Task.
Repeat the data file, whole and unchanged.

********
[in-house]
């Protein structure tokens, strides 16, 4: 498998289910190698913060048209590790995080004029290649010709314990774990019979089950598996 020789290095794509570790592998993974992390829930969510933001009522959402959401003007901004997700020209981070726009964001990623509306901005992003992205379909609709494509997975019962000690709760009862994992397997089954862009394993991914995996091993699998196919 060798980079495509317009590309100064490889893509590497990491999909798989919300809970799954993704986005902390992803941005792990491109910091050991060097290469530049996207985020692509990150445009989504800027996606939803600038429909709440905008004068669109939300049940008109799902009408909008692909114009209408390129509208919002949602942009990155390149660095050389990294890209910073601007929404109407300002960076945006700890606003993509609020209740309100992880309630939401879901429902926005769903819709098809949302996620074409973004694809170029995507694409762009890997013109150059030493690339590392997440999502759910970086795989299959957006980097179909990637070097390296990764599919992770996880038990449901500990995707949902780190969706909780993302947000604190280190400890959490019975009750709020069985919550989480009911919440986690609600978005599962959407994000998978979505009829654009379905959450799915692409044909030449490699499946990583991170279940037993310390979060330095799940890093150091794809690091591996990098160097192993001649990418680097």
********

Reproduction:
[in-house]
């Protein structure tokens, strides 16, 4: 498998289910190698913060048209590790995080004029290649010709314990774990019979089950598996 020789290095794509570790592998993974992390829930969510933001009522959402959401003007901004997700020209981070726009964001990623509306901005992003992205379909609709494509997975019962000690709760009862994992397997089954862009394993991914995996091993699998196919 060798980079495509317009590309100064490889893509590497990491999909798989919300809970799954993704986005902390992803941005792990491109910091050991060097290469530049996207985020692509990150445009989504800027996606939803600038429909709440905008004068669109939300049940008109799902009408909008692909114009209408390129509208919002949602942009990155390149660095050389990294890209910073601007929404109407300002960076945006700890606003993509609020209740309100992880309630939401879901429902926005769903819709098809949302996620074409973004694809170029995507694409762009890997013109150059030493690339590392997440999502759910970086795989299959957006980097179909990637070097390296990764599919992770996880038990449901500990995707949902780190969706909780993302947000604190280190400890959490019975009750709020069985919550989480009911919440986690609600978005599962959407994000998978979505009829654009379905959450799915692409044909030449490699499946990583991170279940037993310390979060330095799940890093150091794809690091591996990098160097192993001649990418680097």